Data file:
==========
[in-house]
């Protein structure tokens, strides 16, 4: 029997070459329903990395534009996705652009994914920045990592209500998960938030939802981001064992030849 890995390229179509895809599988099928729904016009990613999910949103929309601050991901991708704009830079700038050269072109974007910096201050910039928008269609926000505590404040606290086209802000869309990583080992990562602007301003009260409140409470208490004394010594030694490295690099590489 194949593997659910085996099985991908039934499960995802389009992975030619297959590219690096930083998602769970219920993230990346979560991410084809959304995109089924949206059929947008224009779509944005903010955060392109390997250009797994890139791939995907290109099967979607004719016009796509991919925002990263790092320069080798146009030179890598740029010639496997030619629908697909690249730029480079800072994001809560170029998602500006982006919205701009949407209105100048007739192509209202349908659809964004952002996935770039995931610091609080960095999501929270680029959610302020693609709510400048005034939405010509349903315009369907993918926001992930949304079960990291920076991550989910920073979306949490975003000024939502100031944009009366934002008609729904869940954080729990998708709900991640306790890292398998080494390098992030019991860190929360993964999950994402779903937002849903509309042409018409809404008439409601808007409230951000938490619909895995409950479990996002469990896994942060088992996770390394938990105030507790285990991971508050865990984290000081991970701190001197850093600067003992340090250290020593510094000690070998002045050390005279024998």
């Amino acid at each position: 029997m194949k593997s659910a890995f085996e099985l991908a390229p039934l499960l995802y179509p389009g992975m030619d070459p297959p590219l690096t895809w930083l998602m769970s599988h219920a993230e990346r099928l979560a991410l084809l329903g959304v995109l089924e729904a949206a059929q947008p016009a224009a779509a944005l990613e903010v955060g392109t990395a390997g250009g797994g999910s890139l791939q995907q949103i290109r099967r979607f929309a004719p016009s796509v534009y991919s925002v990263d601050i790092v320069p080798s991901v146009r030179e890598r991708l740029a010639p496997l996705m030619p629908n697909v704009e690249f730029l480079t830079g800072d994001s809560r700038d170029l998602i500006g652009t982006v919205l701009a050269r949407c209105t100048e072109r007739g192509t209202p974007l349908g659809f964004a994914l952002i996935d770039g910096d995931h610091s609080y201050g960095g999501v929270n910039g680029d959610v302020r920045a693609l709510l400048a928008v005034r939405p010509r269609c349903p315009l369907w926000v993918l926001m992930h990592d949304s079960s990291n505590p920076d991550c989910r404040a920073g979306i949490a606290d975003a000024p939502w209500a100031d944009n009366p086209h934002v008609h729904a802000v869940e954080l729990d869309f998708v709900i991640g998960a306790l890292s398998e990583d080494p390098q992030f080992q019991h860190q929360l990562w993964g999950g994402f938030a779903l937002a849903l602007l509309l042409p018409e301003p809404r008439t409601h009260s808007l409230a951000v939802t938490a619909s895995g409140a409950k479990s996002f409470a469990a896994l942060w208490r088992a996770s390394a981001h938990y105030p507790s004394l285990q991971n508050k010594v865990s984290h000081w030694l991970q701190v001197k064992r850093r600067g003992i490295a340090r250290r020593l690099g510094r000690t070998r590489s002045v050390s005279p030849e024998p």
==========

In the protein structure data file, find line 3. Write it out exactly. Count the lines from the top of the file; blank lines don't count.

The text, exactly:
């Amino acid at each position: 029997m194949k593997s659910a890995f085996e099985l991908a390229p039934l499960l995802y179509p389009g992975m030619d070459p297959p590219l690096t895809w930083l998602m769970s599988h219920a993230e990346r099928l979560a991410l084809l329903g959304v995109l089924e729904a949206a059929q947008p016009a224009a779509a944005l990613e903010v955060g392109t990395a390997g250009g797994g999910s890139l791939q995907q949103i290109r099967r979607f929309a004719p016009s796509v534009y991919s925002v990263d601050i790092v320069p080798s991901v146009r030179e890598r991708l740029a010639p496997l996705m030619p629908n697909v704009e690249f730029l480079t830079g800072d994001s809560r700038d170029l998602i500006g652009t982006v919205l701009a050269r949407c209105t100048e072109r007739g192509t209202p974007l349908g659809f964004a994914l952002i996935d770039g910096d995931h610091s609080y201050g960095g999501v929270n910039g680029d959610v302020r920045a693609l709510l400048a928008v005034r939405p010509r269609c349903p315009l369907w926000v993918l926001m992930h990592d949304s079960s990291n505590p920076d991550c989910r404040a920073g979306i949490a606290d975003a000024p939502w209500a100031d944009n009366p086209h934002v008609h729904a802000v869940e954080l729990d869309f998708v709900i991640g998960a306790l890292s398998e990583d080494p390098q992030f080992q019991h860190q929360l990562w993964g999950g994402f938030a779903l937002a849903l602007l509309l042409p018409e301003p809404r008439t409601h009260s808007l409230a951000v939802t938490a619909s895995g409140a409950k479990s996002f409470a469990a896994l942060w208490r088992a996770s390394a981001h938990y105030p507790s004394l285990q991971n508050k010594v865990s984290h000081w030694l991970q701190v001197k064992r850093r600067g003992i490295a340090r250290r020593l690099g510094r000690t070998r590489s002045v050390s005279p030849e024998p």